Set in the Midwest in the early 20th century - the dawn of the automobile age - The Magnificent Ambersons (perhaps best known for the Orson Welles film it inspired) begins by introducing the Ambersons, the richest family in town. Exemplifying aristocratic excess, the Ambersons have everything money can buy - and more. But George Amberson Minafer, the spoiled grandson of the family patriarch, is unable to see that great societal changes are taking place and that business tycoons, industrialists, and real-estate developers will soon surpass him in wealth and prestige.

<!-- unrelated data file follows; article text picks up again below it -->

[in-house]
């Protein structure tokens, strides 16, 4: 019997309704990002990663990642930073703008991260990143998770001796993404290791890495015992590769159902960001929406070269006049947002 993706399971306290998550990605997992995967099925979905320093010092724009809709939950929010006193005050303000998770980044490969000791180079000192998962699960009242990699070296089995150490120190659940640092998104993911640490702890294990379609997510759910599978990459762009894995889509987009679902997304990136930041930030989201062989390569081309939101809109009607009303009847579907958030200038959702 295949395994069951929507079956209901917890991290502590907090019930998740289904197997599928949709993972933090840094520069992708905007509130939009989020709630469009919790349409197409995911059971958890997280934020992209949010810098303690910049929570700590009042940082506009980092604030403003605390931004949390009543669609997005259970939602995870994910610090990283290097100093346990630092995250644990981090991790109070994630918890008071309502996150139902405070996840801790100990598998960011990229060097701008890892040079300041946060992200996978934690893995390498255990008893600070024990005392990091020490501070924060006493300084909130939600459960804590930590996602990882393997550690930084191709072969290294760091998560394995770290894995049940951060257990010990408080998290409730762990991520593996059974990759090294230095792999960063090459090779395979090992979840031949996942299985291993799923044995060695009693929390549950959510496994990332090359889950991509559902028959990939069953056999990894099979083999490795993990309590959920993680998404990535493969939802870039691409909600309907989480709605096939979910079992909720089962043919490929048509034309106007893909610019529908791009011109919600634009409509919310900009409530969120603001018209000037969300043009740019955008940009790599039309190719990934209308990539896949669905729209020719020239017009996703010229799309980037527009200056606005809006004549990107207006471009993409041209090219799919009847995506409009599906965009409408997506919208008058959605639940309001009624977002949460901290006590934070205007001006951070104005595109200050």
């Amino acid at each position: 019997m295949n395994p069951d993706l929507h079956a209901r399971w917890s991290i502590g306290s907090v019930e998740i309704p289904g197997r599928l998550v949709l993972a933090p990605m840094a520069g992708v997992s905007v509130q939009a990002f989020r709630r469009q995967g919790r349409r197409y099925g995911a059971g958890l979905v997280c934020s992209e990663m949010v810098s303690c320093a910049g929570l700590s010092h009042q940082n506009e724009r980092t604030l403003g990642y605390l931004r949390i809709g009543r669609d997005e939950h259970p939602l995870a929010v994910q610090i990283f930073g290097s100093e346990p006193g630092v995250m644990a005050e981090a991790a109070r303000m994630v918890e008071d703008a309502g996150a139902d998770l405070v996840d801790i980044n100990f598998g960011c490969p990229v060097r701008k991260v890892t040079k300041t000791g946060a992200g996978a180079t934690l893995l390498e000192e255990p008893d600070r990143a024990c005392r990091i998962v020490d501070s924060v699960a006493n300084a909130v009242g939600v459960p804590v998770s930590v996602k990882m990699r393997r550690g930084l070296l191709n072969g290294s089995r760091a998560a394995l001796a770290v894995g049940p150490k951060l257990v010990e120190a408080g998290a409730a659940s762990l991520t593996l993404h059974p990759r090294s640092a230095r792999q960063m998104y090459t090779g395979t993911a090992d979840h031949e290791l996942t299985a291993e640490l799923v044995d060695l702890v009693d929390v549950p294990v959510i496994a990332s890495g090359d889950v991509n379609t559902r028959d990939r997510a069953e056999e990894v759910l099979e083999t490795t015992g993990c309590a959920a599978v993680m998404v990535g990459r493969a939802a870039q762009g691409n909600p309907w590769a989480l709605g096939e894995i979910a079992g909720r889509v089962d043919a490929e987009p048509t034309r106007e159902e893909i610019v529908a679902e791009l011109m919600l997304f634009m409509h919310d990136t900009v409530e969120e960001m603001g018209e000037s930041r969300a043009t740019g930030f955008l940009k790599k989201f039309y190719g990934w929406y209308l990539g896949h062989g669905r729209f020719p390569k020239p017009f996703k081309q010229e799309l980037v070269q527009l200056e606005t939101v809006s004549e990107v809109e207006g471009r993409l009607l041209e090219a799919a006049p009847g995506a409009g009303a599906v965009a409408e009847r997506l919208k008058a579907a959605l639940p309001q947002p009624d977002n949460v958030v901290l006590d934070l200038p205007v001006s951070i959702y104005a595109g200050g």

Rather than join the new mechanical age, George prefers to remain a gentleman, believing that "being things" is superior to "doing things". But as his town becomes a city, and the family palace is enveloped in a cloud of soot, George's protectors disappear one by one, and the elegant, cloistered lifestyle of the Ambersons fades from view and finally vanishes altogether. Winner of the 1919 Pulitzer Prize.
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